I was thinking out loud, really. The idea of having a steady negative crankcase pressure is a good one, but gets very complicated with the volume of the sealed cases changing rapidly all of the time. Because air is so elastic it isn't going to behave like a liquid, and most of my points would only be valid on a low speed engine.

Has anyone ever done the dyno back-to back with lowered crankcase pressure systems?
Is there any real gain?
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Old 11-07-2013, 08:53 AM
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Crankcase breather relocation, free power! - Triumph Forum: Triumph Rat Motorcycle Forums

Similar discussion on the Triumph Bonneville forum awhile back.
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Old 11-07-2013, 10:23 AM
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Nice link there! While it is only one source, it is the first reasonable explanation for the internal bottle/oil catch I've seen!

My thoughts on this whole process were, why would Honda spend the effort and take up the internal volume of the airbox when a crankcase filter seems much easier? Up to this point, I only had these reasons:
1) They didn't want to have another maintenance item with two more filters needing to be replaced, so jammed everything in one box.
2) Somehow the internal crankcase air pressure balanced out from the way their hoses were routed.
3) The oil blow back was too messy to deal with and easier to contain in the airbox.

The crankcase pressure just didn't quite add up because of the way it was all vented... the two cases aren't directly connected because of the hole in the bottle... adding turbulence and varied pressures into the airbox. I can't imagine with the varied engine speeds that you could get any kind of consistent negative pressure with the previously discussed compressible and fluid nature of air...

The first post in that link mentions that emissions requirements are much easier to meet if the somewhat dirty crankcase vapors and fed back into the carbs to be burned off. This makes the most sense to me so far...
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Old 11-07-2013, 03:32 PM
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I just bought three of these filters. One for my Superhawk Chopper project, one for the Superhawk and being that cheap, and one will come in handy for some other project down the road.

After getting some ideas from here and the VTR1000.org site, I'm putting an oversize K&N filter in the lid at an angle. Pictures of everything that has been done, in a new thread to come. Bike has great power at all RPM's, but I want to see what giving the airbox more volume would do to this bike. I built a small metal tank for the breather and both crankcase hoses to attach to. Just have to figure out a place to put it, without it looking out of place.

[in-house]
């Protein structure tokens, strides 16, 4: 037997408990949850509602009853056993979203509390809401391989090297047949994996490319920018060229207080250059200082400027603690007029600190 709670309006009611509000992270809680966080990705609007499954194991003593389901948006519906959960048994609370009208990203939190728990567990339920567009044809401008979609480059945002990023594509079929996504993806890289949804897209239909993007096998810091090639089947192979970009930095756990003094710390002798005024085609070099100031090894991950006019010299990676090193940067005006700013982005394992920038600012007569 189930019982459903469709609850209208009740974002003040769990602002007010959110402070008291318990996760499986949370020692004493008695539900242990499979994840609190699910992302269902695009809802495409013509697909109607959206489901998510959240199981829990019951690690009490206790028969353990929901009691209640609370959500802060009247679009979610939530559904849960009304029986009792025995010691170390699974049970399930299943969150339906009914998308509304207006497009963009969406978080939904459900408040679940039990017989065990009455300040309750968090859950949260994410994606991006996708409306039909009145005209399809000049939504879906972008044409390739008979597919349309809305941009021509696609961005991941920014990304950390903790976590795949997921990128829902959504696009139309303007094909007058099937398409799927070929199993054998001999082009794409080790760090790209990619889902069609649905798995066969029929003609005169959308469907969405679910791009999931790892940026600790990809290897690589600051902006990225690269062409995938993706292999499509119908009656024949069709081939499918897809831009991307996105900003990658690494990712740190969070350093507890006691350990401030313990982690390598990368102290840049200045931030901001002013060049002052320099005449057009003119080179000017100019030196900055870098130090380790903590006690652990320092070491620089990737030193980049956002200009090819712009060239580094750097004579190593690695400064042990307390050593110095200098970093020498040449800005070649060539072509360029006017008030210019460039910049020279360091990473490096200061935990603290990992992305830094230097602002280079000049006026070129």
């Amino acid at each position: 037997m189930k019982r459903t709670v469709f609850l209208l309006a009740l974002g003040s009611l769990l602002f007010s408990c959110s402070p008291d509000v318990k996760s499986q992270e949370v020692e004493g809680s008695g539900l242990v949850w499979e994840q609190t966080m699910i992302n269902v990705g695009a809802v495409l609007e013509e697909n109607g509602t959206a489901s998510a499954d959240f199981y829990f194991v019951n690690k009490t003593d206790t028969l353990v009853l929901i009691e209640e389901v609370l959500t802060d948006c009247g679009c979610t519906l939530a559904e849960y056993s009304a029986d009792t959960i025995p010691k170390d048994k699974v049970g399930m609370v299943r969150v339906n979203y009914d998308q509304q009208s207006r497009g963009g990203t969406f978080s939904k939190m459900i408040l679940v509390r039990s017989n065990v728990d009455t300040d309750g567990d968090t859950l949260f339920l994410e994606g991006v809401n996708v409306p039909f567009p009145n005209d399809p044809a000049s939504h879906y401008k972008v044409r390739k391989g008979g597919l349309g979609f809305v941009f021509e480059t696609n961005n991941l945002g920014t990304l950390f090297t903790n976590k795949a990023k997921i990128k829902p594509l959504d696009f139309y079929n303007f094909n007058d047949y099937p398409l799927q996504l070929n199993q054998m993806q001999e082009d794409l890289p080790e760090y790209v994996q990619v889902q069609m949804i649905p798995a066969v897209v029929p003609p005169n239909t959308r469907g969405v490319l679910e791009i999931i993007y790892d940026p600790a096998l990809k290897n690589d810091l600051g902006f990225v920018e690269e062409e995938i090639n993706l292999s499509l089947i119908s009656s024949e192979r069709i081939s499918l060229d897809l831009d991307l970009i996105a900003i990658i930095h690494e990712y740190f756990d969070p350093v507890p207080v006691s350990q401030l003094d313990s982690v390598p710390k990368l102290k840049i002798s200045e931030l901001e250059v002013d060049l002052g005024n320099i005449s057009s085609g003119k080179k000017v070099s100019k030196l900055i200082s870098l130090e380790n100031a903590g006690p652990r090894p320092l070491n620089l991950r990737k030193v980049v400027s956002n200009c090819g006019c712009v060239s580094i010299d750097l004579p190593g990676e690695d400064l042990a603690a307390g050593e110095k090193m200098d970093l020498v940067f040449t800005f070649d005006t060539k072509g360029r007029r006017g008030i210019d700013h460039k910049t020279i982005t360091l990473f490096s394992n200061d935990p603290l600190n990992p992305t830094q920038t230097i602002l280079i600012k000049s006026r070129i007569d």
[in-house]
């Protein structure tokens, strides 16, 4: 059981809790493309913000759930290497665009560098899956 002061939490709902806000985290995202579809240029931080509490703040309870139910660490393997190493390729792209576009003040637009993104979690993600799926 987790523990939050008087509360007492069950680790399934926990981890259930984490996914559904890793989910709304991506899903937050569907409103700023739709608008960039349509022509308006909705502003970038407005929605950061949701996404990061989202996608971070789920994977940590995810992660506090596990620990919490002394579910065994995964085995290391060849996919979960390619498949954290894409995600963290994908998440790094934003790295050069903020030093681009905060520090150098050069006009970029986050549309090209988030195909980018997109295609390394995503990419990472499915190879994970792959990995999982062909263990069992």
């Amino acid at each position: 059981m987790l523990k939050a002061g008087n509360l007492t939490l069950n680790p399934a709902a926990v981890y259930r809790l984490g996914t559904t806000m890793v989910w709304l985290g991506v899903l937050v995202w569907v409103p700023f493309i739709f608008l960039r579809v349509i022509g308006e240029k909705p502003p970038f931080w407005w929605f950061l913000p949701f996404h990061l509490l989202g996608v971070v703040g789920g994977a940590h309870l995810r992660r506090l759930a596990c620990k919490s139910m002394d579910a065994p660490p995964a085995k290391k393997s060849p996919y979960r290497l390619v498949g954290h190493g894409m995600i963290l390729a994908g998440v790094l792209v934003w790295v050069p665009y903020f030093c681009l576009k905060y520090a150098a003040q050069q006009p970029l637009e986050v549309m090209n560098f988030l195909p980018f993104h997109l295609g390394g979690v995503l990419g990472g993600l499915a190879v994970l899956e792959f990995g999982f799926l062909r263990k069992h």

Last edited by CruxGNZ; 11-07-2013 at 03:34 PM. Reason: spleling
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Old 11-07-2013, 04:00 PM
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9mm surely isn't big enough... do you plan on just drilling out the flange?
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Old 11-07-2013, 05:49 PM
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Yeah, thought about that afterwards. I probably should've got the 12mm, but I'm crafty and will figure out a way to make it work.
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Old 11-07-2013, 07:21 PM
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Originally Posted by superbeater View Post
Crankcase breather relocation, free power! - Triumph Forum: Triumph Rat Motorcycle Forums

Similar discussion on the Triumph Bonneville forum awhile back.
see post 14 on page2 i think..

good use for pair valves

"Hey Forchetto!

Good write up! Makes a lot of sense! Some drag racing cars I used to work on would evacuate the crankcase with vacuum from the exhaust headers. A hose ran from each valve cover to the header collector. Convenient way to get rid of the blow-by oil and fumes.

By the way, who make the breather that you are using?

"
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Old 11-07-2013, 08:38 PM
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Originally Posted by sjscicluna View Post
see post 14 on page2 i think..

good use for pair valves

"Hey Forchetto!

Good write up! Makes a lot of sense! Some drag racing cars I used to work on would evacuate the crankcase with vacuum from the exhaust headers. A hose ran from each valve cover to the header collector. Convenient way to get rid of the blow-by oil and fumes.

By the way, who make the breather that you are using?

"
There's two different setups going on here. The one you're talking about for dragracing uses a venturi effect of the exhaust to pull air from the crankcase using a PCV valve.
Then there is the one from the Triumph site which uses the pistons up and down movements and a valve to pump out the air.

I can't remember, did we figure out if the Triumph setup will work on our 90 degree V-Twins? I think it was a no.